Most of the graffiti, of course, promotes the late president Hugo Chávez and his successor, acting president Nicolás Maduro, and not opposition challenger Henrique Capriles.
I’ll say one thing, though, and this goes well beyond street art: if any of my friends want to run for politics, I’ll send them to Caracas to talk to the chavistas because, while Capriles has a rapidly deteriorating economy, an aggressive campaign, and a defensive and lackluster Maduro all working in his favor, Maduro remains the favorite because the chavistas certainly know how to win votes.
Of course, standard political campaign banners abound throughout the city:
But even five weeks after his death, Chávez’s presence dominates the city, even on its sidewalks and on its buildings:
In fact, even the ‘libertador’ himself, Simón Bolívar has more street cred than Maduro:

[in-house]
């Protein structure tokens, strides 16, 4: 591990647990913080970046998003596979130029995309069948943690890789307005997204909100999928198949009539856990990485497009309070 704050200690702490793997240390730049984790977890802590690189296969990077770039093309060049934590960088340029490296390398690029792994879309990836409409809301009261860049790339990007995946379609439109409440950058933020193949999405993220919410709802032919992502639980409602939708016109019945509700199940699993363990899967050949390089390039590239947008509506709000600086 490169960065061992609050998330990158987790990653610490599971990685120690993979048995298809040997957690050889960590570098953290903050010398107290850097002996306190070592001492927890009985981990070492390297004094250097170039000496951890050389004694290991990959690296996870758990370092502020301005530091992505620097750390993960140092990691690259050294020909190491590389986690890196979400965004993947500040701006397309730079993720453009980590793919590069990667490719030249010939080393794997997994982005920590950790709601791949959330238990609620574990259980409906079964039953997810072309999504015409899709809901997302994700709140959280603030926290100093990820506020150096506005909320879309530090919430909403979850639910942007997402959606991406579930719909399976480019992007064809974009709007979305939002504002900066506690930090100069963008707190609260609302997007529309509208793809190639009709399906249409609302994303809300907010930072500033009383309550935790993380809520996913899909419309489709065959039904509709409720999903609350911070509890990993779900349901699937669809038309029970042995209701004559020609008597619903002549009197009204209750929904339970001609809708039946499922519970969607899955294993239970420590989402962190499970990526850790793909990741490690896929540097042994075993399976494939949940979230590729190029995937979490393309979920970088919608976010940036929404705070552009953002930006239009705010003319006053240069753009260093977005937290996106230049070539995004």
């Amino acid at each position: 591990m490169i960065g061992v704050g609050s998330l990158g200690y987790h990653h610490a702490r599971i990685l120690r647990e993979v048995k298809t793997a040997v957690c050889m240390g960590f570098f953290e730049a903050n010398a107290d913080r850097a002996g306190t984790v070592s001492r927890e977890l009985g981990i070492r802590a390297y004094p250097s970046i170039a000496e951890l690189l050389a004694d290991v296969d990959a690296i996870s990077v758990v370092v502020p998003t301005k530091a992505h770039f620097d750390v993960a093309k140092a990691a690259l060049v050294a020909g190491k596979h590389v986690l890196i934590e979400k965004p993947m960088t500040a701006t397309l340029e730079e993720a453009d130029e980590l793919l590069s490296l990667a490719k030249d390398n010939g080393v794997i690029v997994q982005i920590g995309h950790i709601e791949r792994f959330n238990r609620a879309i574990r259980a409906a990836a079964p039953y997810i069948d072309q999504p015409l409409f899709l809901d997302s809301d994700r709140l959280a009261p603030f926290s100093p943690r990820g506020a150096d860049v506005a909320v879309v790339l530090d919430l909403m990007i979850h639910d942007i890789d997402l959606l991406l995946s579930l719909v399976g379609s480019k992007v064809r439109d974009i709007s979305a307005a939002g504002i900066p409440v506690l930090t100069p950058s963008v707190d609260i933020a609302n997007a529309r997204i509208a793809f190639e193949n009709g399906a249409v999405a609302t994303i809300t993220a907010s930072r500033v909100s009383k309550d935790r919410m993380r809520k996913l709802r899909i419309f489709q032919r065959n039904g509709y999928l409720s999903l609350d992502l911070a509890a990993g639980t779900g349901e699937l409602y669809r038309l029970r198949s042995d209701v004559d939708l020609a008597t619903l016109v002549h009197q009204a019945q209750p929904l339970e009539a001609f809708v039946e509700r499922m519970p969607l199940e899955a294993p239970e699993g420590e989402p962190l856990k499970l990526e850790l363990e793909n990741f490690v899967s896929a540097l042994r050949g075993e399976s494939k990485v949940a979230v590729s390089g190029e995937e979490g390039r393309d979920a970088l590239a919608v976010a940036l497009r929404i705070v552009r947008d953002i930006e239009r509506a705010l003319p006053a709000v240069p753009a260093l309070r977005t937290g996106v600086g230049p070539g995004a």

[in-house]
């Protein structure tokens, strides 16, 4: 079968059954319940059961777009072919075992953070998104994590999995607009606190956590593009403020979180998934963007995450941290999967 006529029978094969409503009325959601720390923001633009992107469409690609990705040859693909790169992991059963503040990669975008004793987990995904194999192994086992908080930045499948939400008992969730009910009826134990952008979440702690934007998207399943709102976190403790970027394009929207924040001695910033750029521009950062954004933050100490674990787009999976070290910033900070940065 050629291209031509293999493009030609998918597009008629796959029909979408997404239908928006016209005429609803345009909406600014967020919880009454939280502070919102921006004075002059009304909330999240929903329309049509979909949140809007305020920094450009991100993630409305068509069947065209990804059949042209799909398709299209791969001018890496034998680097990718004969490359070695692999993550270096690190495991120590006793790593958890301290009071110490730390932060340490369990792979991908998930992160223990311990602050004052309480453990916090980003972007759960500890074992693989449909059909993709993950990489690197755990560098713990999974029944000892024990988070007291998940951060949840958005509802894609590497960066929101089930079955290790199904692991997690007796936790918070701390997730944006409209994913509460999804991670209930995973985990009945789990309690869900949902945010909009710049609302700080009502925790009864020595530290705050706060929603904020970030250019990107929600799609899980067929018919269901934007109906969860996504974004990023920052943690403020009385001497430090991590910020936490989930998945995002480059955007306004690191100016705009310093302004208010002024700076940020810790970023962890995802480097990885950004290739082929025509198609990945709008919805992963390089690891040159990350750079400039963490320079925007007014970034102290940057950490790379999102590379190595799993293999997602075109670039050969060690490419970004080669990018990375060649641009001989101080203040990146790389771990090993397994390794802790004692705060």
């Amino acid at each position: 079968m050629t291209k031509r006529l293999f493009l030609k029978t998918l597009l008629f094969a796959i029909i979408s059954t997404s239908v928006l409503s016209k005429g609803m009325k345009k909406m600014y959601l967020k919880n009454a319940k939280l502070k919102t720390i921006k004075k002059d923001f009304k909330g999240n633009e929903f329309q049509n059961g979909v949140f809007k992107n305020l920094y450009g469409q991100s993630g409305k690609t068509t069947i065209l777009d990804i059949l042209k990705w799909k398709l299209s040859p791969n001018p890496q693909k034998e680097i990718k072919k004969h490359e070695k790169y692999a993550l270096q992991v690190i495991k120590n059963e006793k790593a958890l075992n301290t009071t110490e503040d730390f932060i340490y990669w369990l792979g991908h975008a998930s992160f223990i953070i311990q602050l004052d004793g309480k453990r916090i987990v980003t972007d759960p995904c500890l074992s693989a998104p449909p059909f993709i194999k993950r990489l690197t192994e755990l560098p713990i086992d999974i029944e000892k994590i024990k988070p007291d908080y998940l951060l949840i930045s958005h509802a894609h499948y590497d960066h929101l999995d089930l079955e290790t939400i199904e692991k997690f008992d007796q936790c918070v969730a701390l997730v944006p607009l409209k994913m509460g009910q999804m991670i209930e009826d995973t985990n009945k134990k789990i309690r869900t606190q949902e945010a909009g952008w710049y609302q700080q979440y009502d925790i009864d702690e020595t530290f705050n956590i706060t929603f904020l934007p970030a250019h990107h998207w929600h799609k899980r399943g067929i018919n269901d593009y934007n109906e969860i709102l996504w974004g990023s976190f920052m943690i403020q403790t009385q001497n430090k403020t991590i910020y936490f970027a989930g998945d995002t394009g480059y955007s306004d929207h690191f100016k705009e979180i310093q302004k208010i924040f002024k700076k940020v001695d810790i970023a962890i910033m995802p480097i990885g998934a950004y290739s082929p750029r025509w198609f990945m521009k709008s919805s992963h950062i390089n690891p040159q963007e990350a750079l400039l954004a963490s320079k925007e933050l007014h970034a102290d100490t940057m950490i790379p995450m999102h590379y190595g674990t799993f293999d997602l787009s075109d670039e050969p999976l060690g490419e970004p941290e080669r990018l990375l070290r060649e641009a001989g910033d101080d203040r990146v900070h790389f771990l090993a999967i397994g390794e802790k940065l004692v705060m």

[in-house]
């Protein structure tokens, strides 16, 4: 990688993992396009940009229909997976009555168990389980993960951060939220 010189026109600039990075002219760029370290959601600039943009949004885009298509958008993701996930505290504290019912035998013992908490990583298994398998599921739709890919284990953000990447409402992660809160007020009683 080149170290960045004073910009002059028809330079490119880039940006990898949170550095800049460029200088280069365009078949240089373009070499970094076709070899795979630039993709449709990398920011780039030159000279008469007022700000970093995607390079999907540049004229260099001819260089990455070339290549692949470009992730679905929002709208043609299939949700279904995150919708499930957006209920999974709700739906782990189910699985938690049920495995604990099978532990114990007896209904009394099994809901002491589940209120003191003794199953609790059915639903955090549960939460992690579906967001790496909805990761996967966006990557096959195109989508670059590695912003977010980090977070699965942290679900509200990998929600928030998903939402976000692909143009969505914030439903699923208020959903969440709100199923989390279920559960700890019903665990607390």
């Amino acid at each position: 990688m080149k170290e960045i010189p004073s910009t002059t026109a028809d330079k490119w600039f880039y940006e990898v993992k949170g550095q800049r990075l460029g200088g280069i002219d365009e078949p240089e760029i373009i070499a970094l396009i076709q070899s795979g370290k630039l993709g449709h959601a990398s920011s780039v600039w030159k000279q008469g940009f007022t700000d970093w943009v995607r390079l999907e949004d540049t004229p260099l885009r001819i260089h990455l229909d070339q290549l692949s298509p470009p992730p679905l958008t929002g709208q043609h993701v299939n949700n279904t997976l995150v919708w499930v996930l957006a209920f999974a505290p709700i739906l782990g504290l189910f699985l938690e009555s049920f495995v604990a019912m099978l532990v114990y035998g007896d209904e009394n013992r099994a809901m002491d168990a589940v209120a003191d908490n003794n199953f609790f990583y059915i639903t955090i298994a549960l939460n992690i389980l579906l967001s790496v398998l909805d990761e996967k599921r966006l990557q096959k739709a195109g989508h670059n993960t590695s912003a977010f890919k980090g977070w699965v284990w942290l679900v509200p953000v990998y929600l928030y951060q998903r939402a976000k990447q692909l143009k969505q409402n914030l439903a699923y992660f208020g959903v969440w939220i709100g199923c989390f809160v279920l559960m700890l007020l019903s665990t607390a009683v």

Here’s a commemoration of the 2011 bicentennial of the Venezuelan Declaration of Independence:
But that’s not to say that Maduro isn’t a common enough presence (both in favor and against):
Nor is the ‘revolutionary’ nature of other street art:
No country’s revolutionary street art would be complete without ‘Che’ Guevara and Vladimir Lenin:
Public housing features pro-Chávez and pro-Maduro propaganda, and most recipients of misiones — the social welfare programs that Chávez established for health care, education and housing — are all expected to support Maduro, but I was stunned at the extent of one housing bloc north of Plaza Bolívar at the edge of a barrio that features almost ubiquitous unit-by-unit pro-Maduro posters:
The pro-chavista graffiti and propaganda subsides in Altamira, which falls within Chacao municipality, technically part of the state — Miranda — currently governed by Capriles (and not the Distrito Capital), a decidedly pro-Capriles sector of Caracas, though his supporters aren’t nearly as creative as Chávez’s were (and are):
Photo credit to Kevin Lees — Caracas, Venezuela, April 2013.